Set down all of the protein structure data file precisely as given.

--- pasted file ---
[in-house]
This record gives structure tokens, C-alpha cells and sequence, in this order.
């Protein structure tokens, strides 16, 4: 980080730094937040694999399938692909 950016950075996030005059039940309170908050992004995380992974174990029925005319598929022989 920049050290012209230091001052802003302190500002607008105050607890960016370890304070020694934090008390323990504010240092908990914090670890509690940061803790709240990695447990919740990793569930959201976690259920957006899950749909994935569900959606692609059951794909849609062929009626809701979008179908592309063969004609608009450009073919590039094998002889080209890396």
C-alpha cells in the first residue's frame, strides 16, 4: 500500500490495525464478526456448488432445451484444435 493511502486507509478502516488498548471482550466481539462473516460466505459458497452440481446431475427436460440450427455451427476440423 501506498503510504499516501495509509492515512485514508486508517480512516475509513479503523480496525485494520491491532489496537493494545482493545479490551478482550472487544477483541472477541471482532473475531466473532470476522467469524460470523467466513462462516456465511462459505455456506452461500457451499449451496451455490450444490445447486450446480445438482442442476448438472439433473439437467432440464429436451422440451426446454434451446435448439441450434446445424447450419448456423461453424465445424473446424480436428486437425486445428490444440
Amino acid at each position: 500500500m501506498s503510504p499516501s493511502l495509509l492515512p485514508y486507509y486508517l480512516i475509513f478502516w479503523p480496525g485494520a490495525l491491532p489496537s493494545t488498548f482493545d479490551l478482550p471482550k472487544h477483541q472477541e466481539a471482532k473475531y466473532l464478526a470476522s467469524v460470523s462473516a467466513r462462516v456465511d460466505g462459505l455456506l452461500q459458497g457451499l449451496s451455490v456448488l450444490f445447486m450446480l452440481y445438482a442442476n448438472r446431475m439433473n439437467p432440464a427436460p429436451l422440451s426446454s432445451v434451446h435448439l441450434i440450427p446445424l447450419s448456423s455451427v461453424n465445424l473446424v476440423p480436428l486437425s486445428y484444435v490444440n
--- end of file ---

[in-house]
This record gives structure tokens, C-alpha cells and sequence, in this order.
């Protein structure tokens, strides 16, 4: 980080730094937040694999399938692909 950016950075996030005059039940309170908050992004995380992974174990029925005319598929022989 920049050290012209230091001052802003302190500002607008105050607890960016370890304070020694934090008390323990504010240092908990914090670890509690940061803790709240990695447990919740990793569930959201976690259920957006899950749909994935569900959606692609059951794909849609062929009626809701979008179908592309063969004609608009450009073919590039094998002889080209890396």
C-alpha cells in the first residue's frame, strides 16, 4: 500500500490495525464478526456448488432445451484444435 493511502486507509478502516488498548471482550466481539462473516460466505459458497452440481446431475427436460440450427455451427476440423 501506498503510504499516501495509509492515512485514508486508517480512516475509513479503523480496525485494520491491532489496537493494545482493545479490551478482550472487544477483541472477541471482532473475531466473532470476522467469524460470523467466513462462516456465511462459505455456506452461500457451499449451496451455490450444490445447486450446480445438482442442476448438472439433473439437467432440464429436451422440451426446454434451446435448439441450434446445424447450419448456423461453424465445424473446424480436428486437425486445428490444440
Amino acid at each position: 500500500m501506498s503510504p499516501s493511502l495509509l492515512p485514508y486507509y486508517l480512516i475509513f478502516w479503523p480496525g485494520a490495525l491491532p489496537s493494545t488498548f482493545d479490551l478482550p471482550k472487544h477483541q472477541e466481539a471482532k473475531y466473532l464478526a470476522s467469524v460470523s462473516a467466513r462462516v456465511d460466505g462459505l455456506l452461500q459458497g457451499l449451496s451455490v456448488l450444490f445447486m450446480l452440481y445438482a442442476n448438472r446431475m439433473n439437467p432440464a427436460p429436451l422440451s426446454s432445451v434451446h435448439l441450434i440450427p446445424l447450419s448456423s455451427v461453424n465445424l473446424v476440423p480436428l486437425s486445428y484444435v490444440n